I have been sitting still today, thinking about whether sitting still is a good idea.
For a long time now, the easy answer to that would have been “Yes – good idea.” But I can hear the idea of forward movement singing to me like a siren.
An image comes to me from an art history class in my undergraduate days at UC-Berkeley: A vase, painted by someone called “The Siren Painter,” from about 500 B.C. On the vase is an image of Odysseus tied to a mast, the winged sirens tempting him and his crew toward shpwreck on the jagged rocks….
Of course, I’m not exactly taking the terms “sittling still” and “moving forward” literally. Both conditions are a state of mind, and both are also writing strategies – the language we use in our writing either lingers or moves ahead.
Sitting still involves slowing down all the nervous energy (or whatever part of my brain ushers in the constant noise-noise-noise, ba-boom-ba-boom ba-boom do-this-do-this-do-this) and allowing in more of the nuanced sensory input. When my body is still I hear birds whistling, I hear a neighbor sawing wood, I taste the cold red cherry on my tongue, I hear wind in the crabapple leaves, I notice two crows flying by, I smell the lavendar, I feel sunshine on my skin. I even feel, as Sarah Ellis felt in an earlier post, the pleasure of a pencil in my hand. No sensory detail goes in automatically, nothing is unnoticed when I sit still – instead, all my senses function with deliberation. My body recalibrates the volume and the speed at which the world confronts me.
Movement forward, on the other hand, gets me someplace. I don’t just notice what’s around me. I accept the adventure of ending up in new territory. Alain De Botton, in his book The Art of Travel, asks us to consider the appeal of going somewhere new. Sometimes, he says, we are drawn toward the exotic. Disappointingly, he reminds us, we sometimes take our old selves along for the ride. Wonderful book. I try to put it into the hands of all my friends, along with his other thought-provokingl book, Status Anxiety, which – now that I think of it – questions our push to achieve, achieve, achieve. The drive to achieve also involves momentum – the desire to climb, yes? De Botton and I, it seems, have a shared curiosity about this thing called movement.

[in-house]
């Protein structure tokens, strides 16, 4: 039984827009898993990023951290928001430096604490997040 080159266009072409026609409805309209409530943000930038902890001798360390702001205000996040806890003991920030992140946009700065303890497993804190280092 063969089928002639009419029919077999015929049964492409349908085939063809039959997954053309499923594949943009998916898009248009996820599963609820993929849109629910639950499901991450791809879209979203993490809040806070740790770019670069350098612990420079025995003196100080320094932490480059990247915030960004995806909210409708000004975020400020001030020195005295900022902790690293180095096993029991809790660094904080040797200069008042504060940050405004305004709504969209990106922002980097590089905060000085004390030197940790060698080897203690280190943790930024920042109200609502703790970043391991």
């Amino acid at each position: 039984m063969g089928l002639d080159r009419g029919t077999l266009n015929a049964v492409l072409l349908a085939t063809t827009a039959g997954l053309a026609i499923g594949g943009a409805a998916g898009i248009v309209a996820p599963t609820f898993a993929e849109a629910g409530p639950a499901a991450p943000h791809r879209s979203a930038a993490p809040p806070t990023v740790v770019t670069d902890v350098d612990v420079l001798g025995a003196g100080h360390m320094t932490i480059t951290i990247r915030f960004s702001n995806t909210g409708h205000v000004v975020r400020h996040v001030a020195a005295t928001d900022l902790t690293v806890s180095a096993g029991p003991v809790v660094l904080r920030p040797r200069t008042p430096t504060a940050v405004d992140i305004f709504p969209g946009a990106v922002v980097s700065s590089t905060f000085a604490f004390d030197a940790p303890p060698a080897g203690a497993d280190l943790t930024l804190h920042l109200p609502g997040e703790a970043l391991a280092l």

So I’m thinking about these mysteries – my body, my writing, the seasons, the future – as I sit still on my porch today. Deep Thoughts, which are fine for now, since it’s summer, and Northrop Frye tells us summer is the season of full belief, the season we can allow ourselves to be less guarded. I know later I’ll have shallow thoughts about what kind of sandwich to fix for lunch or wintery, murderous thoughts about weeds in my garden. But for now, some deep thoughts will do no harm. I tell myself I have room for the love of both sitting still and moving. But I’ve been playing it safe for a long time. Adventure appeals less. Why?
Maybe it’s because I believe God is in the details. My stillness then would be about staying in a space that is sacred. Details blur when you move, but maybe it’s time for something a little less heavenly, a little messing about, a little suspense, a little action? Is itime to get my hands dirty? I can feel my heart rate going up. Why does movement forward feel almost transgressive?
Sitting still – is it the strategy of lyric poetry? Movement forward – is it the stategy of fiction? I keep promising myself I’ll write some fiction, but “Oh, my god,” says that little voice in my head again,”fiction requires a plot, and plots move forward.” Now my heart is really pounding. Here come the sirens, here come the jagged rocks…!!
Odd thought: If this were a race, sitting still would be winning. That’s counter-intuitive, isn’t it? Sitting still runs faster than running ahead? Another odd thought: Do other writers out there wonder why the word “maybe” ends up in so much of their work? Do they wonder why their writing is filled with question marks?
Karl Kraus, the Austrian satirist and poet, once said, “A writer is someone who can make a riddle out of an answer.” Maybe I’ll sit on my porch a bit longer, riddling away. Yes, I’ll do that. Mark Twain knew how to sit on a porch. I’ll practice being Mark Twain. But no piloting a steamboat down the Mississippi River. Not today.